Tunisia Weekly: U.S. Congressional Delegation Visits Tunisia, Pledges Support

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U.S. Congressional Delegation Visits Tunisia, Pledges Support

PM Chahed Plans for Upcoming U.S. Visit

Government Cuts Fuel Subsidies

Assets of Former Presidential Candidate Slim Riahi Frozen

HRW Report Condemns Police Retaliation

Foreign Affairs

U.S. Members of Congress Visit Tunisia, Demonstrating Support: On July 4, President Beji Caid Essebsi received a delegation from the U.S. House of Representatives led by Chairman of House Appropriations Committee Rep. Rodney Frelinghuysen (R-NJ). Frelinghuysen spoke of the historic relations between Tunisia and the United States, highlighting the interest taken by the U.S. Congress in the success of Tunisia‘s democratic transition. The Chairman also stressed cooperation to fight against terrorism, U.S. support for cultural and academic exchanges, and increased bilateral visits. He highlighted the determination of the U.S. delegation to maintain aid for Tunisia at the same level as previous years. This expression of support follows the release of the State Department’s Fiscal Year 2018 Budget Request, which proposes a significant reduction in bilateral assistance to Tunisia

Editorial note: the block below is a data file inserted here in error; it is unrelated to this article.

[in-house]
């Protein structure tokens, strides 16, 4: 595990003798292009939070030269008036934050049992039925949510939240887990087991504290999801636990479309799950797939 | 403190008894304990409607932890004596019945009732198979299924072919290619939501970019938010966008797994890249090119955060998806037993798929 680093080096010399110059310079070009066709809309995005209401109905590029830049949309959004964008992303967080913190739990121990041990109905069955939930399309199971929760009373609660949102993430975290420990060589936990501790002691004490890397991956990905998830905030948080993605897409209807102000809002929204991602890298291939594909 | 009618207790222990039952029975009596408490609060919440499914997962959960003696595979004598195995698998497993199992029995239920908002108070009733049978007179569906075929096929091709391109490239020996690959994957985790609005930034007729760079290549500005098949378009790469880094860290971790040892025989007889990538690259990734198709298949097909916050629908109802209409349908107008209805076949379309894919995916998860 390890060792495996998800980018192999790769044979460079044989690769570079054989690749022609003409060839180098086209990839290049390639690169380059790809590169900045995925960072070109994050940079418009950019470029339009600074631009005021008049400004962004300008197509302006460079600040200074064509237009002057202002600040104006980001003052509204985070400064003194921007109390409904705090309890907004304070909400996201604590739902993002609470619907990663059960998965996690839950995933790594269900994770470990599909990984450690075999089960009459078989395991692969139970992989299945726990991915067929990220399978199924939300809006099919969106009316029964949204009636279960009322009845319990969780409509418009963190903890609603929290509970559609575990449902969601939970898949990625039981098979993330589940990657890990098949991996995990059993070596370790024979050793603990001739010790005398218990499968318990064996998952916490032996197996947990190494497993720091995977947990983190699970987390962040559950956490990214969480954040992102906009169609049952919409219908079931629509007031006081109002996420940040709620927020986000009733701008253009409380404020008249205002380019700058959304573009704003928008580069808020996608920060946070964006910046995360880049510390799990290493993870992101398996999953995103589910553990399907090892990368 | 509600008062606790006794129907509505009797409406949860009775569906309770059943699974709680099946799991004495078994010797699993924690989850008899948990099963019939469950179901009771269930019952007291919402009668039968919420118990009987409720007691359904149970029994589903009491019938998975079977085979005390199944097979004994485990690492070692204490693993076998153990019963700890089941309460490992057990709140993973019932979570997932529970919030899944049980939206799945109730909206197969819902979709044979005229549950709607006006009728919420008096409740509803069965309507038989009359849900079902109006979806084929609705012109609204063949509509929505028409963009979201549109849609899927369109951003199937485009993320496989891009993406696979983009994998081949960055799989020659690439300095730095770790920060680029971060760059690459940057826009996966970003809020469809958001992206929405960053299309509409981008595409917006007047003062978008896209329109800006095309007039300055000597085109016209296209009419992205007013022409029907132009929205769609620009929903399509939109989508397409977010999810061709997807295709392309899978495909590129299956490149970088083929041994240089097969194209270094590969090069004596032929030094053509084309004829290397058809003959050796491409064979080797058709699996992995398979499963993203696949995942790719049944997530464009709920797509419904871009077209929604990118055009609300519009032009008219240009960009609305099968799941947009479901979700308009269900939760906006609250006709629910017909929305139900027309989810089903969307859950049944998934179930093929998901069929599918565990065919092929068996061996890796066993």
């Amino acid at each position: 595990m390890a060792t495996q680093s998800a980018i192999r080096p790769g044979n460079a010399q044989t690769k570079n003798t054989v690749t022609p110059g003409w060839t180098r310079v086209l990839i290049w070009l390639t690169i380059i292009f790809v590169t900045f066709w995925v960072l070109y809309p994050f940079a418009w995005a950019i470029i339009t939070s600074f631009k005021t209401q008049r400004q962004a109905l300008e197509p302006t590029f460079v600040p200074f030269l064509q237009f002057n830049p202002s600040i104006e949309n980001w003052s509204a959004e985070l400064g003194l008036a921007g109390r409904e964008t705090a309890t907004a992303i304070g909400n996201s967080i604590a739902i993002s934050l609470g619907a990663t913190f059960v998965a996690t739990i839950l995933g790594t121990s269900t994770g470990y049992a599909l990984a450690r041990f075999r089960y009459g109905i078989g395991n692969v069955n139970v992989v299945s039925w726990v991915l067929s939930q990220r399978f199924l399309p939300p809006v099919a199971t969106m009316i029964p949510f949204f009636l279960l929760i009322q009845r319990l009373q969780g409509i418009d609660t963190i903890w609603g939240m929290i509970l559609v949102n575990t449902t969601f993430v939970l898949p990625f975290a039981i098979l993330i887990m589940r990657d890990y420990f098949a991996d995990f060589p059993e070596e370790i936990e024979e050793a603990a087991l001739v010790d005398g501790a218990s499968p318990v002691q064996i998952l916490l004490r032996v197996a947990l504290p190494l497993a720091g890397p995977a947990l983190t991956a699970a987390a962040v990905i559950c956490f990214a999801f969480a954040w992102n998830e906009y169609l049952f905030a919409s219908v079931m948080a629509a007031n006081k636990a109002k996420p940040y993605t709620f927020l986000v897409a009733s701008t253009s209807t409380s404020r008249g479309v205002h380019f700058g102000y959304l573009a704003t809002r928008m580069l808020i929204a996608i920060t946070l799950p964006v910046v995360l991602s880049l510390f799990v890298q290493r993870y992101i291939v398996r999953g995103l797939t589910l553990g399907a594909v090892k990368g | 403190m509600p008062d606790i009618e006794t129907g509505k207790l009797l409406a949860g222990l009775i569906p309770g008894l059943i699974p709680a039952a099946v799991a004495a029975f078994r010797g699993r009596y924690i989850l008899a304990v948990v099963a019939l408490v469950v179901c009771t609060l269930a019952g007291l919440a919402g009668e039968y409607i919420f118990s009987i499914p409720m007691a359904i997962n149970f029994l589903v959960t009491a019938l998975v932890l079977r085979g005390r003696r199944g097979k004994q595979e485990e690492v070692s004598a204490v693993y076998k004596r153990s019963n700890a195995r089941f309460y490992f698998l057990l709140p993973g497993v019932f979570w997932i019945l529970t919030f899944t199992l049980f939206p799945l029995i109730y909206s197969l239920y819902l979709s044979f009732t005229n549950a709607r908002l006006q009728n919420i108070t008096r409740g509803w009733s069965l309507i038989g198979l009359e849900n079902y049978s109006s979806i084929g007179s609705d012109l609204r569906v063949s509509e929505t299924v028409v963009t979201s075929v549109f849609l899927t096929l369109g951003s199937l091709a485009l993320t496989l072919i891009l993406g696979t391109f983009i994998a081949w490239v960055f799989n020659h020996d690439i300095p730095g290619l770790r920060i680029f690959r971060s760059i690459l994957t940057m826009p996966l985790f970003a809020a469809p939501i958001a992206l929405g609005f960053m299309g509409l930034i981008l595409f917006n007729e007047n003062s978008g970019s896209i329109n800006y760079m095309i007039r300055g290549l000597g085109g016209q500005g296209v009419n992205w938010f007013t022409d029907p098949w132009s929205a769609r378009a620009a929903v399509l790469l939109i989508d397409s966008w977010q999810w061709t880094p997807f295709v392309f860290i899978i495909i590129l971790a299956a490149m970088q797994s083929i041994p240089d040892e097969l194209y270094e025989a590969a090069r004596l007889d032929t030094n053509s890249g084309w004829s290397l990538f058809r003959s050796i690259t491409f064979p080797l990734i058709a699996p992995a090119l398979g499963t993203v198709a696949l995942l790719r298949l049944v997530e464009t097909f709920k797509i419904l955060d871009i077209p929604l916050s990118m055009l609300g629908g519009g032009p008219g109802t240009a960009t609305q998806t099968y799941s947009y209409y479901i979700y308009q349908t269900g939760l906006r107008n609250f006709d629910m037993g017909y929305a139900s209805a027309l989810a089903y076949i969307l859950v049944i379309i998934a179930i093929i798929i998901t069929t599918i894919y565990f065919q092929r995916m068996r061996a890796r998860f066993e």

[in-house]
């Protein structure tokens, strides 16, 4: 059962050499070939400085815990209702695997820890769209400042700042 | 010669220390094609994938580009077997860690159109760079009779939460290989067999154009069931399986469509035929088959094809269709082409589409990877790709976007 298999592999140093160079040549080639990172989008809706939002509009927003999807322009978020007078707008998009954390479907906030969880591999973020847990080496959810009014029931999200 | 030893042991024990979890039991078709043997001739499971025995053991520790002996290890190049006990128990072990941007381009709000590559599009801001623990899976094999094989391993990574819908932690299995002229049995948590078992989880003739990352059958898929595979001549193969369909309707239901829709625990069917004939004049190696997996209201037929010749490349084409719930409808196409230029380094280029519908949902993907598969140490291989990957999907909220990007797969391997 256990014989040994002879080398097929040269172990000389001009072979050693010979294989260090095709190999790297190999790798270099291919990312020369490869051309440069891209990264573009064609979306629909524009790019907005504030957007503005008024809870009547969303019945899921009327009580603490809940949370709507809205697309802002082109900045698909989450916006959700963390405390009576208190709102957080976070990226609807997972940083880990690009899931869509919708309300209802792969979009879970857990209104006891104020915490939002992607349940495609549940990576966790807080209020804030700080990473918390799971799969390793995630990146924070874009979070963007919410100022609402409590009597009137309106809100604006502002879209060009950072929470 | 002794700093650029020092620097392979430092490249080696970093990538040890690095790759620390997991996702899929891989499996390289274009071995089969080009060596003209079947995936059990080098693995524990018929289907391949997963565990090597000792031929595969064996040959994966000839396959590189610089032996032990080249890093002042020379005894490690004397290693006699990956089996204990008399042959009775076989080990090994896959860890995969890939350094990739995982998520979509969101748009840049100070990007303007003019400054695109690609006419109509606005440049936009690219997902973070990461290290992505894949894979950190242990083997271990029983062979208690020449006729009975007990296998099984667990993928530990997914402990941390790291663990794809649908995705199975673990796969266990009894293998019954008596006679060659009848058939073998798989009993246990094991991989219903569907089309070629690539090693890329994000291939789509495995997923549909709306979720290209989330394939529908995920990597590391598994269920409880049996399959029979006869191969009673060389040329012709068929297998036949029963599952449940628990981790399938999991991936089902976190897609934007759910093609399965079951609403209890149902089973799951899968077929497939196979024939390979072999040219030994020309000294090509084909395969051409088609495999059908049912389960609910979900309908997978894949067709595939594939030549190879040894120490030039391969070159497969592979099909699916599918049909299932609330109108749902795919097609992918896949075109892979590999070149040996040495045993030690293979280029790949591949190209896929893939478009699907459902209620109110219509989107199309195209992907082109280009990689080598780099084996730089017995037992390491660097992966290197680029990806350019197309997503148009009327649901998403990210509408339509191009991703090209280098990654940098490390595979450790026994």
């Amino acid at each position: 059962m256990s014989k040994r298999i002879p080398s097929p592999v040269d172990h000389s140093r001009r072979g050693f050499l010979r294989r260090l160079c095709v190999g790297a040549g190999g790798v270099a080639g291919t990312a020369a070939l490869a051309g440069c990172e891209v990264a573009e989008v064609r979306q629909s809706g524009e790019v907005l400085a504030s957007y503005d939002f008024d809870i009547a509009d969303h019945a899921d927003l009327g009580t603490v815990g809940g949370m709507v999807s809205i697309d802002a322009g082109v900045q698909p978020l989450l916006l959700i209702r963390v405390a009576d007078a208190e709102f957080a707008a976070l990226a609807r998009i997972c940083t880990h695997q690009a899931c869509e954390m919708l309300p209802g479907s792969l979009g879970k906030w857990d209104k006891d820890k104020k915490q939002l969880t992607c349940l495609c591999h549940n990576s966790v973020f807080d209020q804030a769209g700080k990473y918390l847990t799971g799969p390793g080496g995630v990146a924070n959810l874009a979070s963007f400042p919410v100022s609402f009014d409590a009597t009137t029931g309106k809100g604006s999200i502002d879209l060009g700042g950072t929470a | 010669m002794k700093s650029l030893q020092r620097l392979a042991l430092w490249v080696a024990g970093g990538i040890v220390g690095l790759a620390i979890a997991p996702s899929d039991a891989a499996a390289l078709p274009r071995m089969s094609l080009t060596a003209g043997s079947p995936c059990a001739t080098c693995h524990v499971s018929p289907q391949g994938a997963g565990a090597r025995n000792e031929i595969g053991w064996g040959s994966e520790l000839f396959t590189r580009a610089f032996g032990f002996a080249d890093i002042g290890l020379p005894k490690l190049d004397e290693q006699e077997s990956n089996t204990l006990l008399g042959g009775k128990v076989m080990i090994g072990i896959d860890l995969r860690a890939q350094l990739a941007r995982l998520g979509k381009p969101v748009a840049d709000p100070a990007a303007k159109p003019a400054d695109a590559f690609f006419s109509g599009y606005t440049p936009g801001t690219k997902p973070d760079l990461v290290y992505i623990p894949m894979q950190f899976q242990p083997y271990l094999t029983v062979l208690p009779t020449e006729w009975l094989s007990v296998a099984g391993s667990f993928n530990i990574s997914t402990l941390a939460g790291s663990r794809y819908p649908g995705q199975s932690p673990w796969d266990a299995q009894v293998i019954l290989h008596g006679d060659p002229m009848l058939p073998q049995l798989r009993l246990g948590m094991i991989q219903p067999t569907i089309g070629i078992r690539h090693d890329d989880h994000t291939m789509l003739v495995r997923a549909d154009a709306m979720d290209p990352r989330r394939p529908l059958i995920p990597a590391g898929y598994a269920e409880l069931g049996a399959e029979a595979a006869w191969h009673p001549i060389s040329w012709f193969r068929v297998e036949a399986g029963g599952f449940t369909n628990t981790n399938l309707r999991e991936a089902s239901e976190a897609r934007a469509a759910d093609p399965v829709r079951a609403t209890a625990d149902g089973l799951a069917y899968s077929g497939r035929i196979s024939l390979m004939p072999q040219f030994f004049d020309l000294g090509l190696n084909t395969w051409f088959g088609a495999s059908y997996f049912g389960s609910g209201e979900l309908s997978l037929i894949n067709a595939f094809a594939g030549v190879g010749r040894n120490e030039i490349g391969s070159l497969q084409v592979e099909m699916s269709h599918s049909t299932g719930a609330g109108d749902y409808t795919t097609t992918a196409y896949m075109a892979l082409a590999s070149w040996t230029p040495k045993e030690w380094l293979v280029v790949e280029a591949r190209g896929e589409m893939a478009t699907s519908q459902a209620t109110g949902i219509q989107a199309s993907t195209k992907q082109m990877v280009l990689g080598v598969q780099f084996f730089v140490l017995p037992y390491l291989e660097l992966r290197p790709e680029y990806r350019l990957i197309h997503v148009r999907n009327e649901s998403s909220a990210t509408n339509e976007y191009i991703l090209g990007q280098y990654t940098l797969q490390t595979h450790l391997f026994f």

Prime Minister Chahed also received the delegation on July 4. The parties discussed ways to strengthen co-operation between Tunisia and the United States, particularly in the security, economic, and financial fields. According to Mosaique FM, the U.S. delegation praised the efforts of the Tunisian government in the fight against corruption.

Prime Minister Chahed Plans for Upcoming U.S. Visit: The Tunisian Prime Minister will pay an official visit to Washington from July 9-12, following the invitation of President Donald Trump’s Administration, where he will have meetings with senior U.S. officials regarding the political, economic, and security situation in Tunisia. Chahed gave [Fr] a speech on the occasion of the 241st anniversary of the independence of the United States, stating that his imminent visit to Washington will be an opportunity to enrich cooperation and strategic partnership. Chahed thanked the United States for its support through the Millennium Challenge Corporation.